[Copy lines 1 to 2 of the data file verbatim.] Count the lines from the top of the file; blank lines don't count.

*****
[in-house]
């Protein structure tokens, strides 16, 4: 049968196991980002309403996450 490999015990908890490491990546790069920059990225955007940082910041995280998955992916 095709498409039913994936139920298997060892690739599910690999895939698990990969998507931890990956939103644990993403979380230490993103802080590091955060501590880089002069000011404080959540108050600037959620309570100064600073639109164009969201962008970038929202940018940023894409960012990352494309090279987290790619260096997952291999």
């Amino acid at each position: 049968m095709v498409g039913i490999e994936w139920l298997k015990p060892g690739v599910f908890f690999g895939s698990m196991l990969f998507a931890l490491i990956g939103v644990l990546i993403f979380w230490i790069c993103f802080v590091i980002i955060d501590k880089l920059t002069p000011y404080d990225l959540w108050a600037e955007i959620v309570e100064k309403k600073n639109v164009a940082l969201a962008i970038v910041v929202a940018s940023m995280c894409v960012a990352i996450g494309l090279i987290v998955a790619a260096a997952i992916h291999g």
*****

[in-house]
């Protein structure tokens, strides 16, 4: 049968196991980002309403996450 490999015990908890490491990546790069920059990225955007940082910041995280998955992916 095709498409039913994936139920298997060892690739599910690999895939698990990969998507931890990956939103644990993403979380230490993103802080590091955060501590880089002069000011404080959540108050600037959620309570100064600073639109164009969201962008970038929202940018940023894409960012990352494309090279987290790619260096997952291999």